Another Top-10 List — How Much You Need to Earn to Afford a Home in the 10-Largest U.S. Cities

In my original blog in October 2008 introduced was the TINSTAANREM axiom — There Is No Such Thing As A National Real Estate Market. Nor is there a consistent nationwide cost of housing. To illustrate these axioms, following is an overview of a study completed by smartasset comparing the required median household income necessary to purchase a home in the 15 largest U.S. cities.

Their methodology and assumptions included:

  • Median U.S. home value in each city
  • 20 percent down payment
  • Buyer acquired a 30-year conventional fixed-rate loan at 4 percent
  • Home value increases 2 percent per year (impacting both property taxes and annual home insurance expenses)
  • 2 percent per year inflation rate
  • Annual home owner’s insurance costs 0.5 percent of the value of the property
  • Prospective homebuyers had no additional debt
  • Utilized smartasset’s mortgage calculator to estimate the total monthly housing payment that also included an adjustment for local property taxes (which vary significantly from one state to the next)

So what were the comparative costs across the 10-largest U.S. cities?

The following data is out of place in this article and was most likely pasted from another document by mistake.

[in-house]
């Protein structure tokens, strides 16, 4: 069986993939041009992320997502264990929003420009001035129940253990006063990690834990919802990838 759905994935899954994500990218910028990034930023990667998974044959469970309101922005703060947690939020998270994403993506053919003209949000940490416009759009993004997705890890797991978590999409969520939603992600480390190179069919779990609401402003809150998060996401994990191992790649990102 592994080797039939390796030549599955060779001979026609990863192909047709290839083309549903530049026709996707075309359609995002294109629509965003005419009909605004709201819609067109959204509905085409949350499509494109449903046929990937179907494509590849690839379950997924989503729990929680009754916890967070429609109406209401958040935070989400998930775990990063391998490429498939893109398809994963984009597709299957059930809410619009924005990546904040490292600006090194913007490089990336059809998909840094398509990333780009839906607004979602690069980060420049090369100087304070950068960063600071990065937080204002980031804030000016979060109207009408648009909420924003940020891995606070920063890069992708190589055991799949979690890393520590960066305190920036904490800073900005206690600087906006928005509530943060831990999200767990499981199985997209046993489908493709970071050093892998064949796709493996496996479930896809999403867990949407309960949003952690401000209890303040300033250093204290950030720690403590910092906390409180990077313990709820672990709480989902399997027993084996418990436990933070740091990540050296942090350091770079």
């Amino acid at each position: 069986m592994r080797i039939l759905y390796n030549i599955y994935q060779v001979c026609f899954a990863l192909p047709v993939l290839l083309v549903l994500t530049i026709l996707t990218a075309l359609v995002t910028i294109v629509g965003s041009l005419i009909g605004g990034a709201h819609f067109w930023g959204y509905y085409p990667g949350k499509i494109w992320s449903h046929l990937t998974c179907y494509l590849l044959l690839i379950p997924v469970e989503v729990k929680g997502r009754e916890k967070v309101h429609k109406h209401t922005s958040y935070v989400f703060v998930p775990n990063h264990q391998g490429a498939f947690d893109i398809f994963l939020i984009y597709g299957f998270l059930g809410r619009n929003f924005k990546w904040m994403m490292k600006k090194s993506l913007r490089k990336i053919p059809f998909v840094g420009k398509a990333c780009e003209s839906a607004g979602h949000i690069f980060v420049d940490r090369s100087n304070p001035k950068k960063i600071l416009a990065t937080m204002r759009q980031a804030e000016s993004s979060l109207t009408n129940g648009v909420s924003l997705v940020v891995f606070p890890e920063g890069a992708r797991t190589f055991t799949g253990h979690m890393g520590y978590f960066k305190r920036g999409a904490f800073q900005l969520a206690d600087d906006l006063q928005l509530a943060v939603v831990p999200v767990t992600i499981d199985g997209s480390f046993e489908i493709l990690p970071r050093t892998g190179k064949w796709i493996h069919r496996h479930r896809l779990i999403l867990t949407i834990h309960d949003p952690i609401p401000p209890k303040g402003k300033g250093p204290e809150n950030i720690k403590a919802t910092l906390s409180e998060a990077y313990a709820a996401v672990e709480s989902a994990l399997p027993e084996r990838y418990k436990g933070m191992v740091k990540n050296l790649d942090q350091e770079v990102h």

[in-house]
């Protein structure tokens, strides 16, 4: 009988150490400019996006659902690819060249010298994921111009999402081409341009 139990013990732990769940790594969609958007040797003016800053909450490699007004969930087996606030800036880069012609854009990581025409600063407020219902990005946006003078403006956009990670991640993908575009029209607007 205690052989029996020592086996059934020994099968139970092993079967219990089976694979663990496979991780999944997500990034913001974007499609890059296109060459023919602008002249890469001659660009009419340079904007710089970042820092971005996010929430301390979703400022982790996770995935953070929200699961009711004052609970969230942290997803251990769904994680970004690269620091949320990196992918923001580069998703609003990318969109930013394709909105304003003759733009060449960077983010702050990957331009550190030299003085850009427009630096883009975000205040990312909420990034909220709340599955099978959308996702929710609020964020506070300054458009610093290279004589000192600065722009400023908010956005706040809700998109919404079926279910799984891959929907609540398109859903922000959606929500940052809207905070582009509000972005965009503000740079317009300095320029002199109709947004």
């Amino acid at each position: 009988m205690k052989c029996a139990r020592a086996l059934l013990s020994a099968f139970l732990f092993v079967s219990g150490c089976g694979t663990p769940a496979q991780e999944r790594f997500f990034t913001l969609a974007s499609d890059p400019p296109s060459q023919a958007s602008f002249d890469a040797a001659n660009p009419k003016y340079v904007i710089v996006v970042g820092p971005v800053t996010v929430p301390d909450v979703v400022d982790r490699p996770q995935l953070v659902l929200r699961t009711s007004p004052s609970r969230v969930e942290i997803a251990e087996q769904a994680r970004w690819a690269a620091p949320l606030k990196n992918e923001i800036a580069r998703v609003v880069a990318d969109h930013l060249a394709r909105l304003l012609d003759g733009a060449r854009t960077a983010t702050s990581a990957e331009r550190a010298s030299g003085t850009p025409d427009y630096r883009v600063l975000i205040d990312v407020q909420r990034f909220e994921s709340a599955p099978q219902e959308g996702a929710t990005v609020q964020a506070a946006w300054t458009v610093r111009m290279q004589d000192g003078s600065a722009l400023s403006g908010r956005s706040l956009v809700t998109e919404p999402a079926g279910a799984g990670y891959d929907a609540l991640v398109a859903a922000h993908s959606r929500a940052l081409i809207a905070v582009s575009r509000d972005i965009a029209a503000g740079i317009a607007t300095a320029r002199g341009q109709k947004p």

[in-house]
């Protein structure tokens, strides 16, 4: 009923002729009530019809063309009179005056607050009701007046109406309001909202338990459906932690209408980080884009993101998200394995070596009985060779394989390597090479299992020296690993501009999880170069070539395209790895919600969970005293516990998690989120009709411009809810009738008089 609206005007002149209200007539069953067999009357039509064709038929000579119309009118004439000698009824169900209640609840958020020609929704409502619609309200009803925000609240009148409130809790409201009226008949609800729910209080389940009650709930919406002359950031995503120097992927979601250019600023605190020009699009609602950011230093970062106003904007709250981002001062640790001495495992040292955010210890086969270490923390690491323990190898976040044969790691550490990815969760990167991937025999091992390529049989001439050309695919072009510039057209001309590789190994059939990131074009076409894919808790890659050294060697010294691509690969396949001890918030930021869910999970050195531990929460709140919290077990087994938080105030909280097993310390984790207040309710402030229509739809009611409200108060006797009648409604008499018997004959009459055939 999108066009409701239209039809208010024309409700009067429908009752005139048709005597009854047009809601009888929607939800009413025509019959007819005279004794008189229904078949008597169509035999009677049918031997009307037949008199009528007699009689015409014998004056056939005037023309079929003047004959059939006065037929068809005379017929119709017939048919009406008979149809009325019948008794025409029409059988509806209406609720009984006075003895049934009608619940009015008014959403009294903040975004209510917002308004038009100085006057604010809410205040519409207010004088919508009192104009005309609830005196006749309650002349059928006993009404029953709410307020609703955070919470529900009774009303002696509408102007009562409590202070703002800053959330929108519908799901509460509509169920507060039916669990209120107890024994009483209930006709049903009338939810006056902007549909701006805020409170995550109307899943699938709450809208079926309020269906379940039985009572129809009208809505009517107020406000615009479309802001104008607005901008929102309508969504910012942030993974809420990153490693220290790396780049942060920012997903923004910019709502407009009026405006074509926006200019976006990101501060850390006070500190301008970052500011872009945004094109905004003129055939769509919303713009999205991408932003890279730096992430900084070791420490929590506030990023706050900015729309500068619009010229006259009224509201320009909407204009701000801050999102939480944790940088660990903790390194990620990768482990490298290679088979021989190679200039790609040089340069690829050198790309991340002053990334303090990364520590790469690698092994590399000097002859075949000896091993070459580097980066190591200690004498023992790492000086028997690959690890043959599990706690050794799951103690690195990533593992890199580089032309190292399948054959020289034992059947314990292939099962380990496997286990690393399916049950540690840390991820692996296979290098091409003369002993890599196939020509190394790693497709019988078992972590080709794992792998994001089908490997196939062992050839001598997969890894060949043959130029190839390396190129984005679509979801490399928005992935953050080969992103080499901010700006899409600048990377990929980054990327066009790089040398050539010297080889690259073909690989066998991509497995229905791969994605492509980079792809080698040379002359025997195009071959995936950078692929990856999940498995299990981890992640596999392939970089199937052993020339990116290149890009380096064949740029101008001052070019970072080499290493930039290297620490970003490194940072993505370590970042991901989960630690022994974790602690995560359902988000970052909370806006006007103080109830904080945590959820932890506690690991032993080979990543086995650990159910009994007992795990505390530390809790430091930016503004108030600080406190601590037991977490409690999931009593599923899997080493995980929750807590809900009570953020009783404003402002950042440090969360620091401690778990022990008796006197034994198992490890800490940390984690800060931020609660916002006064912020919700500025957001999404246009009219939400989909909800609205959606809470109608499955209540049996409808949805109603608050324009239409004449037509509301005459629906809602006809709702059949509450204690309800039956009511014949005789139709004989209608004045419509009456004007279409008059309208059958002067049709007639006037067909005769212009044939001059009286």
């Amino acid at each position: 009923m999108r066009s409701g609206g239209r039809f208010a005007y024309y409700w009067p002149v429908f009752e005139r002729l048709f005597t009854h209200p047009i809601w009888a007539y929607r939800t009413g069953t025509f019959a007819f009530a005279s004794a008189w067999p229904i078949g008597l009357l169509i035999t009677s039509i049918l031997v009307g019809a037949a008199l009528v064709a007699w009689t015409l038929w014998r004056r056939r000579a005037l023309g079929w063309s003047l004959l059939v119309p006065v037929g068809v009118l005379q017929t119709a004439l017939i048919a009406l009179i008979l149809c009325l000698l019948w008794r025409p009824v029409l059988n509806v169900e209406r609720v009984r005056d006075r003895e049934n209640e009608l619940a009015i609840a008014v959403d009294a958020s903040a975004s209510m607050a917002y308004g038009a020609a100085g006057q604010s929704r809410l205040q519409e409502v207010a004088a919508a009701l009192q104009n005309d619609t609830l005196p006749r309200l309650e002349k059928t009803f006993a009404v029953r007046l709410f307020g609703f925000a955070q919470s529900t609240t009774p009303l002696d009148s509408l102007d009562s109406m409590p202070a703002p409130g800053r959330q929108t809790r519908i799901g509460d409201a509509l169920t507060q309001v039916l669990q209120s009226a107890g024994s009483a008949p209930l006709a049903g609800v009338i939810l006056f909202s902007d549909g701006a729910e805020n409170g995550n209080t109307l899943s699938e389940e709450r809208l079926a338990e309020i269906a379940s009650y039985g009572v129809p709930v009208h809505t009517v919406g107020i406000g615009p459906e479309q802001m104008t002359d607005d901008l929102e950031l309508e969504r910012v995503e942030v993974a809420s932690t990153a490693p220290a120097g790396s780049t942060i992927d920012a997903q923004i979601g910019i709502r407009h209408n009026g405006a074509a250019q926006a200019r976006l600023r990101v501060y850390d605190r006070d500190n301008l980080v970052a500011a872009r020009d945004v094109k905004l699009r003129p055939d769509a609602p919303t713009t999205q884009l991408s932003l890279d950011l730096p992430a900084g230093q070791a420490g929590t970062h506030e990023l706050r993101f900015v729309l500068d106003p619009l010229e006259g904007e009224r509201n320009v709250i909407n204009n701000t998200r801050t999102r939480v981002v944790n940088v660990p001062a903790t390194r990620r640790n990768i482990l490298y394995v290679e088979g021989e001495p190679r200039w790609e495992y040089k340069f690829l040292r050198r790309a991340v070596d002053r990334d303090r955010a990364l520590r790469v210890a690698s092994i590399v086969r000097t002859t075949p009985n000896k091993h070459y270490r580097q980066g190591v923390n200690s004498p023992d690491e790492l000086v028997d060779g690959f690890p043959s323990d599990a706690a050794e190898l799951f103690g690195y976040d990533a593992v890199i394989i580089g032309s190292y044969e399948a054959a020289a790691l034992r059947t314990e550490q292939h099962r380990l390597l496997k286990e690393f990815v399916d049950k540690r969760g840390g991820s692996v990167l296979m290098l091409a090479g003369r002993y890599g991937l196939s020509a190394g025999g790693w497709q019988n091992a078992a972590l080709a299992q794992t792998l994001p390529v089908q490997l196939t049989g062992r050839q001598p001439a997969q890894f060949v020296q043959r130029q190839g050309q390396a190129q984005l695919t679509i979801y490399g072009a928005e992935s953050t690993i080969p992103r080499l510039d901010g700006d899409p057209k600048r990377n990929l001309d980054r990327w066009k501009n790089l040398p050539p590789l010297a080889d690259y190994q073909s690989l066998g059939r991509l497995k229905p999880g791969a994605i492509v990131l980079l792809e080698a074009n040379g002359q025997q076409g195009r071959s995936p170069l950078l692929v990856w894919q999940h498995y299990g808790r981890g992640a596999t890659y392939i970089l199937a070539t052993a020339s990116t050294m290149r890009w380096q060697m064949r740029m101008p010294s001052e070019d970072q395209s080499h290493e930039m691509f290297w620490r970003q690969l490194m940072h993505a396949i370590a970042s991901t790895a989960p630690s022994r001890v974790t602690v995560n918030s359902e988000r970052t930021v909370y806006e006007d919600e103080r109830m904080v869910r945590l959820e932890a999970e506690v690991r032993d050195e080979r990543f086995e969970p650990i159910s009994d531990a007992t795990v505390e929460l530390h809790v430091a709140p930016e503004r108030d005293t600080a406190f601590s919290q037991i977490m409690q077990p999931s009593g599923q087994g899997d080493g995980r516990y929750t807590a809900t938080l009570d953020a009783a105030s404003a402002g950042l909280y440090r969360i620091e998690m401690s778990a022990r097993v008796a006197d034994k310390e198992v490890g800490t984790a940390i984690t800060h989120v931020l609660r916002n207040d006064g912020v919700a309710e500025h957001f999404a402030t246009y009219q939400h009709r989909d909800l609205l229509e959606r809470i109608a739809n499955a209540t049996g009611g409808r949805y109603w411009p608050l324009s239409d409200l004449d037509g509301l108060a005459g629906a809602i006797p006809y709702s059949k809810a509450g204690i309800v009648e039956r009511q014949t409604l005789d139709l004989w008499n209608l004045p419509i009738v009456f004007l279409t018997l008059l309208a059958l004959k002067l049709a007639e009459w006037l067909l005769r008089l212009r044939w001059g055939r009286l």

3-7-17 table


To read the entire article and list of the 15-largest cities click

Want to calculate this for your own market? Click to use smartasset’s mortgage calculator.

In some of these cities, housing remains relatively affordable — in others, not. In San Francisco, smartasset calculated a required $128,600 required minimum annual income. Unfortunately they report the average household income for San Francisco is just $81,000. In Houston, for example, the required minimal annual income is $27,100 versus an actual average income of $46,000.

Obviously, not all people migrate to the city of the lowest overall comparative housing cost.

Trust the TINSTAANREM axiom.



  1. Michelle

    Interesting study, but isn’t assuming buyers have no additional debt pretty unrealistic given the average American household is up to their ears in consumer debt? I’m curious what the minimum incomes would need to be after taking that into account.

    1. Ted

      I think when they say no other debt they are talking about HELOC loans or second loans for the down payment. It really makes no difference if they also had a car loan.

      Where this study varies is their median home prices. I think used a five-year series and it does not correspond to the 2016 medians, for example.

      Great to hear from you.


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